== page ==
Nietzsche’s aphorism, “The Last Christian died on the Cross,” has several interpretations. It is a cry of disappointment: The Christians who followed Christ did not live up to His example. Nietzsche was broken-hearted, even scandalized, by the failure of Christians to live as they ought. He wanted to be like the One who died on the cross. So, in this background, we write off historical Christians as a degenerate, gutless outfit lacking courage to follow their Master.
The next step, no doubt, is to figure out some other way to live, since our disappointment is so great. This “scandal” justifies a whole new theory: We have to be courageous. We have to be noble. We make our own morals. We are not “new men” but supermen, unflinching before the sick example of existing Christians. We are beyond good and evil; we define them. Yet Nietzsche’s new theory did not give him what he wanted, either. He was even disappointed in his own theories, a not uncommon experience.
Of course, if Christ ever expected His followers to be sinless just like Himself, He would have had a different theology from the one that He gave us. The very fact that He died to redeem us, and that we could have our sins forgiven, means that He did not expect that everyone would be, just like Himself, sinless. If a human being were sinless, he too would have had to be divine like Christ Himself. Implicitly, Nietzsche’s aphorism is itself a divine claim. The Christian who died on the cross was the Son of God, the Word made flesh. If He were not, we would still be in our sins.
Orthodox. Faithful. Free.
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In the reading for the Monday of Holy Week, St. Augustine writes: “The apostle Paul saw Christ, and extolled his claim to glory. He had many great and inspired things to say about Christ, but he did not say that he boasted in Christ’s wonderful works: in creating the world, since he was God with the Father, or in ruling the world, though he was also a man like us. Rather, he said: Let us not boast except in the cross of our Lord Jesus Christ.” Here, in the words of Paul through Augustine, we have the cross of Christ again.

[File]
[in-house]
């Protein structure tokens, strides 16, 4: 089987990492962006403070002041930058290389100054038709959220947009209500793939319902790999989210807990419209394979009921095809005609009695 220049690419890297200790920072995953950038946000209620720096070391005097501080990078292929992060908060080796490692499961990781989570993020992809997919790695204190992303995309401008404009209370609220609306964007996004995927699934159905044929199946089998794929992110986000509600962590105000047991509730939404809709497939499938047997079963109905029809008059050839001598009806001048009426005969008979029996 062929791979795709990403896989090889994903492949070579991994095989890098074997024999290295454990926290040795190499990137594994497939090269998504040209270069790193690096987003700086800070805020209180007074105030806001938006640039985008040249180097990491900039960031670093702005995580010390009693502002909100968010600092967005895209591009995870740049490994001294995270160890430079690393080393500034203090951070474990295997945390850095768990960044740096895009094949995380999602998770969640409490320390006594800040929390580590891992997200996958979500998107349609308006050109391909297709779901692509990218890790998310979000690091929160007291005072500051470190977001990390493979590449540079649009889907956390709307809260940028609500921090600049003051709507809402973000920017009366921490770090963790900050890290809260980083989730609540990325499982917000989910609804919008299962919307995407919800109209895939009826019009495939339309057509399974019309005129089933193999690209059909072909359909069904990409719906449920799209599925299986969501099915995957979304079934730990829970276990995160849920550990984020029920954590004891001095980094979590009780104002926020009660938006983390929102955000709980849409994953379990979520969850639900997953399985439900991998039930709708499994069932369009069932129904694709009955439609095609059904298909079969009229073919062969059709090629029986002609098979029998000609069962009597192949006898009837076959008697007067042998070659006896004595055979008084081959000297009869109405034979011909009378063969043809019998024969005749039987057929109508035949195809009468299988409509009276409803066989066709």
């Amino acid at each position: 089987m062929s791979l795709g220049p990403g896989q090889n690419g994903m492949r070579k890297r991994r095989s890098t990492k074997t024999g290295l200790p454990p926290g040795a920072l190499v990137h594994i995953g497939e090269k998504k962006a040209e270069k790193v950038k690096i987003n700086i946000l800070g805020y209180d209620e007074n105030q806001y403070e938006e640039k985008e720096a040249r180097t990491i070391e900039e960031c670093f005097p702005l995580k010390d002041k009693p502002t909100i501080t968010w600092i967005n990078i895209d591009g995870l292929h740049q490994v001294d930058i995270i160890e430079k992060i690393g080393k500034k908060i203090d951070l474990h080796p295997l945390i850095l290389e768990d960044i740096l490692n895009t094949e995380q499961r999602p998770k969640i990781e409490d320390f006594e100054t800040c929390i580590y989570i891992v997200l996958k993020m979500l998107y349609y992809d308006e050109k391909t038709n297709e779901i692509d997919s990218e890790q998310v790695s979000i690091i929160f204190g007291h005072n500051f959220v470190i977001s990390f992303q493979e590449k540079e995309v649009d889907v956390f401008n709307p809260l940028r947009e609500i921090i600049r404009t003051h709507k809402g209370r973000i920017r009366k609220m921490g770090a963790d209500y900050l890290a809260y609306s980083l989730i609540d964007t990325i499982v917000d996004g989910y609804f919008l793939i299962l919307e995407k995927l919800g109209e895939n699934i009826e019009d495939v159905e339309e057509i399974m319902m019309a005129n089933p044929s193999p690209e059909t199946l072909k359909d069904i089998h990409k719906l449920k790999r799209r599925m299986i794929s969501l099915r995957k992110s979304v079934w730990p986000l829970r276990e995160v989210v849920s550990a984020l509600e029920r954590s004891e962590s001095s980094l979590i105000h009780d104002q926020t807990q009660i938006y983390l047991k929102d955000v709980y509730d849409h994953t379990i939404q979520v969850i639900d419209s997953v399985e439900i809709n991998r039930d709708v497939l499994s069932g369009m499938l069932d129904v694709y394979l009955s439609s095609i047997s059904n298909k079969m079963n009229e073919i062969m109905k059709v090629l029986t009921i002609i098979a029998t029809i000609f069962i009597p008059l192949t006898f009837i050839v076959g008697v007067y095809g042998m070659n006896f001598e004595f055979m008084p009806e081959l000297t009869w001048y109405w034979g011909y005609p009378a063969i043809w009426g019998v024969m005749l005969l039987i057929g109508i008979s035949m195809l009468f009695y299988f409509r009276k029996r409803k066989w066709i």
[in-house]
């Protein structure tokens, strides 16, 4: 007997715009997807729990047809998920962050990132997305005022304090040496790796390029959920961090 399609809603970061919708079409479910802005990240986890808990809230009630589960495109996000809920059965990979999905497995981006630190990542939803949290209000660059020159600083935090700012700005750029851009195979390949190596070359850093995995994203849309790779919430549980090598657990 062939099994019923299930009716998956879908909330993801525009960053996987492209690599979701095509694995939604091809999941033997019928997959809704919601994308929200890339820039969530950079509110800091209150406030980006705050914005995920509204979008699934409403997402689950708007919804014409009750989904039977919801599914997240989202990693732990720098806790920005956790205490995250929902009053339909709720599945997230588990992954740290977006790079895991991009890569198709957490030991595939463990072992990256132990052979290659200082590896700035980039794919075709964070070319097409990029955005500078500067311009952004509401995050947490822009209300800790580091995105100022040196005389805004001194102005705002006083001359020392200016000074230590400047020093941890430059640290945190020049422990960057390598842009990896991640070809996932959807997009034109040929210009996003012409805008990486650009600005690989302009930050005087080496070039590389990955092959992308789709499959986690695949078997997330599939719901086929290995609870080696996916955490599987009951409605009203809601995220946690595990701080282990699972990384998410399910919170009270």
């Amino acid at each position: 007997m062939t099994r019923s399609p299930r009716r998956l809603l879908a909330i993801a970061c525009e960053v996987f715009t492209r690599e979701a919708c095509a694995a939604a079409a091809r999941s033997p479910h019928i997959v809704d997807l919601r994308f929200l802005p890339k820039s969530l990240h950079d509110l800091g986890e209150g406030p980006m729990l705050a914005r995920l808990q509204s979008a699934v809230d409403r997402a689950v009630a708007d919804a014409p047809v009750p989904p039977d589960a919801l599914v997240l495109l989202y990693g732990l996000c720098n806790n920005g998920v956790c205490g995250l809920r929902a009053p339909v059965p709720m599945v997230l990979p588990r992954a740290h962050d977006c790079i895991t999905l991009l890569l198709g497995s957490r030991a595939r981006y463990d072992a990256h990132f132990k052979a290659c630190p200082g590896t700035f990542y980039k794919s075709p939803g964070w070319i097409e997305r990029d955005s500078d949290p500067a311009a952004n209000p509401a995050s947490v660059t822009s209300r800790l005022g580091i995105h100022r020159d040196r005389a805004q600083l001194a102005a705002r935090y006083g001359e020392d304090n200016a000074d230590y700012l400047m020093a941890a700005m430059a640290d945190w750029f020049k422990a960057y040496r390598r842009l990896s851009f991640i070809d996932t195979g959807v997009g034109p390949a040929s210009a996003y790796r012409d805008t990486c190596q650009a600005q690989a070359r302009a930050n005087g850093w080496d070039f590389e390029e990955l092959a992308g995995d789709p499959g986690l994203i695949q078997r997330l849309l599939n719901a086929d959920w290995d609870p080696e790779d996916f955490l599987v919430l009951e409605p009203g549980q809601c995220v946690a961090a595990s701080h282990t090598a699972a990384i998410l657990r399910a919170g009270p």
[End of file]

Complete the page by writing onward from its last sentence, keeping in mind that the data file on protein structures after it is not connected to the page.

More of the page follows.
What does Paul mean telling us that we are to “boast” in the cross of Christ? Augustine spells it out. We could easily and impressively say, “Look, our God created the world.” That would be true. We could give some reasons why this might be so. Or we might say, “Look, Christ could have been a political ruler.” After all, this is what many Jews anticipated the Messiah to be. If we recall the temptations in the desert, this world-rule is the deal that Satan offered Christ. The only thing He had to do was to fall down and adore the devil, who really was testing this figure to see who He was.
When Paul affirms that we are to boast in the cross, he is, I think, telling us that the way the Father did choose to redeem us was best for everyone concerned, particularly for ourselves. But this way involves the problem of the crucifixion, by no means a pleasant affair. Indeed, it was about the worst form of death anyone could suffer, not only because of its pain but because of its utter humiliation before other men.
The crucifixion has overtones among the Greeks. Sophocles said that, “Man learns by suffering.” Christ did not suffer just because He liked to try it out. The purpose of the Incarnation was the redemption of our sins, the ongoing ones Nietzsche could not quite figure out. God did not — or better, He could not — redeem us without our own free participation.
The crucifixion, in this sense, is an invitation to look at the consequences of our sins. Moreover, we are not looking at the Man suffering as if He were there justly. Pilate’s washing of his hands, however unmanly, did acknowledge that no guilt was in this Man.
Redemption is an invitation, not something forced on us. This invitation is all it could be if we are to freely accept the final destiny offered to us, that of living the life of the Trinity after the manner of the Son who died for us.
The “last” Christian was the Word made flesh who dwelt amongst us. This crucifixion is what happened to Him by our free agency. On seeing this result, unlike Nietzsche, we do not run off and found our own theory of true “being.” True reality is there before us.
Our response remains that of the Good Thief: “Lord, be merciful to me, a sinner.” The Good Thief saw what Nietzsche did not, though he suspected it. The better path than the one we make for ourselves is already there. This is what our redemption is about.